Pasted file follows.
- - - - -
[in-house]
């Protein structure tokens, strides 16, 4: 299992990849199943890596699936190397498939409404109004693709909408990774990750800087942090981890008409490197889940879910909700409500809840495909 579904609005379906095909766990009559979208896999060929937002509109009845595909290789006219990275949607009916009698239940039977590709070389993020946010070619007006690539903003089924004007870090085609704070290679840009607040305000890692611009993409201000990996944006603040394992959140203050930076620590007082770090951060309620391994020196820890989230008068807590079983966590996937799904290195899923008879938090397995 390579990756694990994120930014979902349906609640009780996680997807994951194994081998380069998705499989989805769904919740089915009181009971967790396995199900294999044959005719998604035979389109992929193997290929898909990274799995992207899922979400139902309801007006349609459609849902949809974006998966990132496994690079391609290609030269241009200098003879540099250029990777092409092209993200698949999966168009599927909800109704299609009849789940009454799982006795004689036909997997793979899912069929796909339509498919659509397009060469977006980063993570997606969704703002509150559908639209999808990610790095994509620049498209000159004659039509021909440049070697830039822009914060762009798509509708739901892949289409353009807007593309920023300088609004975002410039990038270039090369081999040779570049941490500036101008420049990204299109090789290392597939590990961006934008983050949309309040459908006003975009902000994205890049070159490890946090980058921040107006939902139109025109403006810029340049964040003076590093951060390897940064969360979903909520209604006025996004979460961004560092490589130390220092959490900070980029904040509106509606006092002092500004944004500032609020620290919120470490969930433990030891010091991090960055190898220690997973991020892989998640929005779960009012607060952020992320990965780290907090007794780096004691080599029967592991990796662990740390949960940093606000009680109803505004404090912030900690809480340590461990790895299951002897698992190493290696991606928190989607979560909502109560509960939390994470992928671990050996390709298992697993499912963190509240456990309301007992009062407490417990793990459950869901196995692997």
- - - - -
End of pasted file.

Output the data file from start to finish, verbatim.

[in-house]
């Protein structure tokens, strides 16, 4: 299992990849199943890596699936190397498939409404109004693709909408990774990750800087942090981890008409490197889940879910909700409500809840495909 579904609005379906095909766990009559979208896999060929937002509109009845595909290789006219990275949607009916009698239940039977590709070389993020946010070619007006690539903003089924004007870090085609704070290679840009607040305000890692611009993409201000990996944006603040394992959140203050930076620590007082770090951060309620391994020196820890989230008068807590079983966590996937799904290195899923008879938090397995 390579990756694990994120930014979902349906609640009780996680997807994951194994081998380069998705499989989805769904919740089915009181009971967790396995199900294999044959005719998604035979389109992929193997290929898909990274799995992207899922979400139902309801007006349609459609849902949809974006998966990132496994690079391609290609030269241009200098003879540099250029990777092409092209993200698949999966168009599927909800109704299609009849789940009454799982006795004689036909997997793979899912069929796909339509498919659509397009060469977006980063993570997606969704703002509150559908639209999808990610790095994509620049498209000159004659039509021909440049070697830039822009914060762009798509509708739901892949289409353009807007593309920023300088609004975002410039990038270039090369081999040779570049941490500036101008420049990204299109090789290392597939590990961006934008983050949309309040459908006003975009902000994205890049070159490890946090980058921040107006939902139109025109403006810029340049964040003076590093951060390897940064969360979903909520209604006025996004979460961004560092490589130390220092959490900070980029904040509106509606006092002092500004944004500032609020620290919120470490969930433990030891010091991090960055190898220690997973991020892989998640929005779960009012607060952020992320990965780290907090007794780096004691080599029967592991990796662990740390949960940093606000009680109803505004404090912030900690809480340590461990790895299951002897698992190493290696991606928190989607979560909502109560509960939390994470992928671990050996390709298992697993499912963190509240456990309301007992009062407490417990793990459950869901196995692997």